Good advice is good advice. And so I am repeating “Ten things good writers do…” from a blog by Dr. Timothy Shanahan, a literacy expert, whose weekly blog can be accessed at http://www.shanahanonliteracy.com/ The words in boldface are Dr. Shanahan’s ideas.
Good writers make a good first impression. They rewrite their introductions and first pages many times because they know if those words don’t grab a reader, the reader will put down that piece of writing and move on. But you don’t have to be a professional writer to hook a reader in the first sentence or two. Read this sentence by a fifth grader:
In 34 more days, I, Robert Sir Awesome the Third, am going to turn eleven. Bha ha ha!
Or notice these introductory sentences by another fifth grader:
In a famous World Series, a slugger walked up to bat. With the count 2-2, the slugger pointed two fingers to the bleachers in left-center field. What happened next became a legend when the slugger walloped a moonshot into left-center field. Home Run!
Good writers make their endings strong, too. Good writers know how to make a reader smile or nod with satisfaction at the end of a piece of writing.
Notice how this fifth grader ends a narrative about the ordinary day he expected.
I was wrong in the morning thinking it was an ordinary day; it turned out to be a great day.
Or notice this ending paragraph by a fourth grader.
Together, my camera, my computer and I can make a movie. You can too! If you aren’t perfect, keep trying. Don’t give up. I wasn’t perfect either when I started.
Good writers organize their articles and stories so that readers can follow along without getting lost or confused. Good writers use topic sentences that tell the reader what to expect. They use transition words like “first,” “next,” and “finally.” Or they use chronological order, including time words such as “in the morning,” and “later that same day.” Notice how this first grader began a fairy tale using transitions.
Once upon a time Little Red Riding Hood was carrying a basket of blueberry muffins and walked into the woods to her grandmother’s house. And then she spotted a wolf.
Good writers rewrite. In fact, they expect to rewrite, knowing that good writing becomes that way by improving verbs, by streamlining ideas, and by varying sentence beginnings, lengths and types. See how this third grader revised part of an essay on sperm whales by adding more details.
Sperm whales, who dive up to two miles, are the deepest diving warm-blooded mammals on the planet. They have the biggest brains of any animal, living and extinct. Ridges and a triangular hump replace a dorsal fin on one third of their backs. Two thirds of their colossal bodies look like a rectangle and one third of the body is the head.
Good writers don’t just tell something, they show it. In informational essays, good writers give examples to show what they mean. In narratives, good writers show a character acting, such as his hand wiping away a tear, or his foot tapping, so that the reader can judge for herself if a character is sad or excited. Here is how a kindergartener showed a character.
Linus is squatting down to feel the snow. . . .Then he found sticky snow to make his snow ball out of. . . .While he was working he stuck his tongue out.
Good writers use sentences that are varied and interesting. They vary the verbs in sentences, begin sentences with different words and different parts of speech and write some long sentences and some short sentences. Notice how this sixth grader starts an essay with a 20-word sentence followed by a six-word sentence. He starts with a prepositional phrase but the next sentence begins with an adverb.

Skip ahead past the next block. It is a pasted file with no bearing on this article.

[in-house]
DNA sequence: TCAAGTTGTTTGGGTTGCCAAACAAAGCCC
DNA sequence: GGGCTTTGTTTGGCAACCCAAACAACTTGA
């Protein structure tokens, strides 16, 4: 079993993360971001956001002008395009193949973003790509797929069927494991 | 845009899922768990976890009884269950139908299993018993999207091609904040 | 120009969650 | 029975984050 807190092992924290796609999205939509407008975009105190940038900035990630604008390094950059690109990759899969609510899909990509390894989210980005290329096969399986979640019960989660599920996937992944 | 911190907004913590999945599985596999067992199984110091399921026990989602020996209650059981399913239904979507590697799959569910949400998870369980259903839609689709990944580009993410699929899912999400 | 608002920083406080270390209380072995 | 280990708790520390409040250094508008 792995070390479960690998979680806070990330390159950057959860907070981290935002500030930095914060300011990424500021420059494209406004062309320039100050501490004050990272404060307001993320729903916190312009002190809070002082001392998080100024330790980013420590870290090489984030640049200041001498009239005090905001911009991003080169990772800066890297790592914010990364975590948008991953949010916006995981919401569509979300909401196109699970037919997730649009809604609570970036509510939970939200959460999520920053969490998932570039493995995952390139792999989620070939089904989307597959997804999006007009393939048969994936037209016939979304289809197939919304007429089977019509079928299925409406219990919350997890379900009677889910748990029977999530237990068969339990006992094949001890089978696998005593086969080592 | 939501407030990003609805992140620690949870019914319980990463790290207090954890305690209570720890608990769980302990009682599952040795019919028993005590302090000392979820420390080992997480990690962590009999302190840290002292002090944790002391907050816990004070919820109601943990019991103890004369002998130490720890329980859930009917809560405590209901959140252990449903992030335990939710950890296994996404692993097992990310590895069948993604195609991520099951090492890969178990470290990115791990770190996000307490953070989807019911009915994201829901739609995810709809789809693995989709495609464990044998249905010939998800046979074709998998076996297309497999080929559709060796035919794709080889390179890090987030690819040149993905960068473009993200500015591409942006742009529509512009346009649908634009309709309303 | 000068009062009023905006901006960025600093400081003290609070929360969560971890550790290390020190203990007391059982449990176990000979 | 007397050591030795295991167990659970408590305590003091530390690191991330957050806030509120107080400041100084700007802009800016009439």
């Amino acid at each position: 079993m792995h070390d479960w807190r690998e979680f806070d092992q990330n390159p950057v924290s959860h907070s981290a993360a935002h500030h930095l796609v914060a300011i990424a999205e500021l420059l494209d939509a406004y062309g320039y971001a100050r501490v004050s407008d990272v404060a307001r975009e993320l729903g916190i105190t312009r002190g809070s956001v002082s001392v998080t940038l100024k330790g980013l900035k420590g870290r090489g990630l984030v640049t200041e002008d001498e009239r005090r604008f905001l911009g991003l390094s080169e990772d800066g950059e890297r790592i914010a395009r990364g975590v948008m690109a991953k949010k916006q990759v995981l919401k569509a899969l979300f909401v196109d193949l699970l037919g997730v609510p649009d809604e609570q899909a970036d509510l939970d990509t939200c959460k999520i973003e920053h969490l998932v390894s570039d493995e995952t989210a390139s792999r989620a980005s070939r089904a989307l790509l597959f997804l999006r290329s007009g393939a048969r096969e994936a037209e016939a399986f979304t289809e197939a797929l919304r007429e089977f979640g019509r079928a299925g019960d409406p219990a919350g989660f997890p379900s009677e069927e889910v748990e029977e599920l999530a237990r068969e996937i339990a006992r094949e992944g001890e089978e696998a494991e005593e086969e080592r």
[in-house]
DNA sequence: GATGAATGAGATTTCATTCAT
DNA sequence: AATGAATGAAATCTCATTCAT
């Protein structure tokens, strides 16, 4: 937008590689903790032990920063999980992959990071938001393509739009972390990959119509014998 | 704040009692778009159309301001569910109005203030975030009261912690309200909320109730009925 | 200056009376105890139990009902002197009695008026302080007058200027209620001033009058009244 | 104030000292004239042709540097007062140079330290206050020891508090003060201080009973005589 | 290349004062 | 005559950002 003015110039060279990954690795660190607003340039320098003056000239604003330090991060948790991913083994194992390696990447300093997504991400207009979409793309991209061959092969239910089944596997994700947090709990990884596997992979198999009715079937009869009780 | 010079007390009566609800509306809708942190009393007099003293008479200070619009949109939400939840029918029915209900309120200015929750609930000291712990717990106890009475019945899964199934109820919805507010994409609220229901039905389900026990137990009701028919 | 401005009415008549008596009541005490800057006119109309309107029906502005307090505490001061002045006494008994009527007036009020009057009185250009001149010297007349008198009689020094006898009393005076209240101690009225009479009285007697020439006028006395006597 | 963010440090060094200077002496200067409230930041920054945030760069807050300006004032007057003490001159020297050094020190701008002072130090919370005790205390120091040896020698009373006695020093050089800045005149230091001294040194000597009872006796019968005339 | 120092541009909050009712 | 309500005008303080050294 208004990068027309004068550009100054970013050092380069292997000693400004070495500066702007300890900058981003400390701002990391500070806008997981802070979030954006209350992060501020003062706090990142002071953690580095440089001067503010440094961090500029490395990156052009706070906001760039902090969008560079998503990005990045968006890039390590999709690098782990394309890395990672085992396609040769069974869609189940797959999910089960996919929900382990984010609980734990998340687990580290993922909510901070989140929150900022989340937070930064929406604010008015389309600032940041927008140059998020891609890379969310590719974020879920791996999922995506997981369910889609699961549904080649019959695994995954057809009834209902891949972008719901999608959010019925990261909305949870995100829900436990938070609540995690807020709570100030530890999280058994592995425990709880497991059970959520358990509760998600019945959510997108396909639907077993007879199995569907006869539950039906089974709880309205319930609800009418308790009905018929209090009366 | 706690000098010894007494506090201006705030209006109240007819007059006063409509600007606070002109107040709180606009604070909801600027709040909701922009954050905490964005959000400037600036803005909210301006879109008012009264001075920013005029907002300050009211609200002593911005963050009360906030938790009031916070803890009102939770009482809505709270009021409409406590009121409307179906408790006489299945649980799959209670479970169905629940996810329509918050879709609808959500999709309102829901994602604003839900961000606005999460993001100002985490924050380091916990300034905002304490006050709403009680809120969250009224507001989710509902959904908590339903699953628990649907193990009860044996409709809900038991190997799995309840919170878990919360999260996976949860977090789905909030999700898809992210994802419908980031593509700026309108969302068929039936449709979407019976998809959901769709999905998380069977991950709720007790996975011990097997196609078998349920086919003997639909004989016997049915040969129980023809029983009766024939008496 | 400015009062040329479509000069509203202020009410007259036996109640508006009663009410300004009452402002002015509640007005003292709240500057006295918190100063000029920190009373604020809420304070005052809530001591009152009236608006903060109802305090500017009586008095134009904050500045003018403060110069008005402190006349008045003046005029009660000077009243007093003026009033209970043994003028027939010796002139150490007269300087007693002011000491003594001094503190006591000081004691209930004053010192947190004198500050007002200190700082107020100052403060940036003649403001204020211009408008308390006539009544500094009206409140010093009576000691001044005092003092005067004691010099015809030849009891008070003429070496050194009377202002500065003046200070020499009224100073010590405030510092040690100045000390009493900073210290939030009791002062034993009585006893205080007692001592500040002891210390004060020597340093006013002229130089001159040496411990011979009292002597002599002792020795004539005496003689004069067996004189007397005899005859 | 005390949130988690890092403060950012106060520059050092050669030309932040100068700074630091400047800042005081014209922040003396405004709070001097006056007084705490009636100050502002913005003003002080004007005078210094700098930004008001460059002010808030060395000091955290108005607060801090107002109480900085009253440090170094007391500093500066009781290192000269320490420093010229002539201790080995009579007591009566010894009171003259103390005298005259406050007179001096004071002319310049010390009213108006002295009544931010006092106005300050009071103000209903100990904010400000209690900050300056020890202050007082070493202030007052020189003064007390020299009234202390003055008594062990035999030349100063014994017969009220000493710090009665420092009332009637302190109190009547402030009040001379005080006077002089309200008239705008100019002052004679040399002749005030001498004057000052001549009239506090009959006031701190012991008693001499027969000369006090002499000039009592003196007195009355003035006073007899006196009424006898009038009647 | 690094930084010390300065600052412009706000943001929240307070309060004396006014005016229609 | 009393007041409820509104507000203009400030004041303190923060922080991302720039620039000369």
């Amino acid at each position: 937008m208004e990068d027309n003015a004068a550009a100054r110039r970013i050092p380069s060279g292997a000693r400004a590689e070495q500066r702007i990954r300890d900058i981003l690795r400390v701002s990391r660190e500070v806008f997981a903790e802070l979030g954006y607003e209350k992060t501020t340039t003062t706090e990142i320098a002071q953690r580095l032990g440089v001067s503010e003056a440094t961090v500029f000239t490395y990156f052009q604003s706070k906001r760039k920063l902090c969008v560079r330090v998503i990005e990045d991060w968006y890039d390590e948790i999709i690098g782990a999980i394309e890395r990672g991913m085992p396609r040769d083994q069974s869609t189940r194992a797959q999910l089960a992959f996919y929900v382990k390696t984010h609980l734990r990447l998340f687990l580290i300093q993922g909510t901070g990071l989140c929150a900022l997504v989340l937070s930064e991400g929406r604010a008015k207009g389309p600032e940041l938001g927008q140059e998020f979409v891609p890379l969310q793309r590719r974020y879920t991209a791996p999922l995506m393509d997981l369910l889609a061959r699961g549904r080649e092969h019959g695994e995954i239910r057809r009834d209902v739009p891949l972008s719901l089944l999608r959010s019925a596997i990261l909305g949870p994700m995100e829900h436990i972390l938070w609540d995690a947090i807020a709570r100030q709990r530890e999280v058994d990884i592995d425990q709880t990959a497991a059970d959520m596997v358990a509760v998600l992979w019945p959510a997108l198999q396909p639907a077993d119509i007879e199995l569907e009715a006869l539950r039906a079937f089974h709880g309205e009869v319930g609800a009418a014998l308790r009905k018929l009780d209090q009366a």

During Winter Break, my sister and I always vote to visit cool areas where we can ski, such as Colorado. However, my dad rejects the idea.
Good writers write for the ear, not the eye. Good writers read their writing aloud and listen for ideas that are not clear. If characters are speaking, good writers make characters dialog sound different from one another. Since most people don’t talk in complete sentences, good writers have their characters speak naturally, even if that breaks rules of grammar. Notice how a second grader uses dialog to explain what a book is about.
One hot summer day Nate the great was in his garden weeding when Oliver the pest came over. “I have lost a weed,” said Oliver. “No problem,” said Nate the Great. “You may have all of my weeds.”
Good writers elaborate; they try to share a lot of information and detail. Good writers provide lots of detail—numbers, dates, seasons, days of the week, proper nouns, dialog, sensory information, and examples. Good writers put themselves in the shoes of the reader and provide the information that a reader needs even if the writer already understands it. See how that same second grader uses detail.
A long time ago a family lived in a tiny house on a farm in Texas with a very wide field with wheat and corn. On the farm they raised animals too. For example, they raised cows, sheep, chickens, a pig and a dog.
Good writers get their facts right, even when they are writing fiction. In passages about science or social studies, good writers use the proper vocabulary. They check their facts online or by talking to experts. They go over their writing to be sure names are consistent and numbers are accurate. Read how a first grader uses scientific facts which she researched.
The Indian or Asian Elephant is one of the important animals in Asia, living in India, Burma, Thailand, Laos and Vietnam. The elephant has brown or gray wrinkled skin. Ivory tusks grow on elephants. They help dig roots and are used against predators.
Good writers should know when to quit. Good writing is concise writing. The writer needs to trust that the reader will understand the first time if the writing is clear enough, so repetition isn’t necessary. And that’s why I am going to stop now. –Mrs. K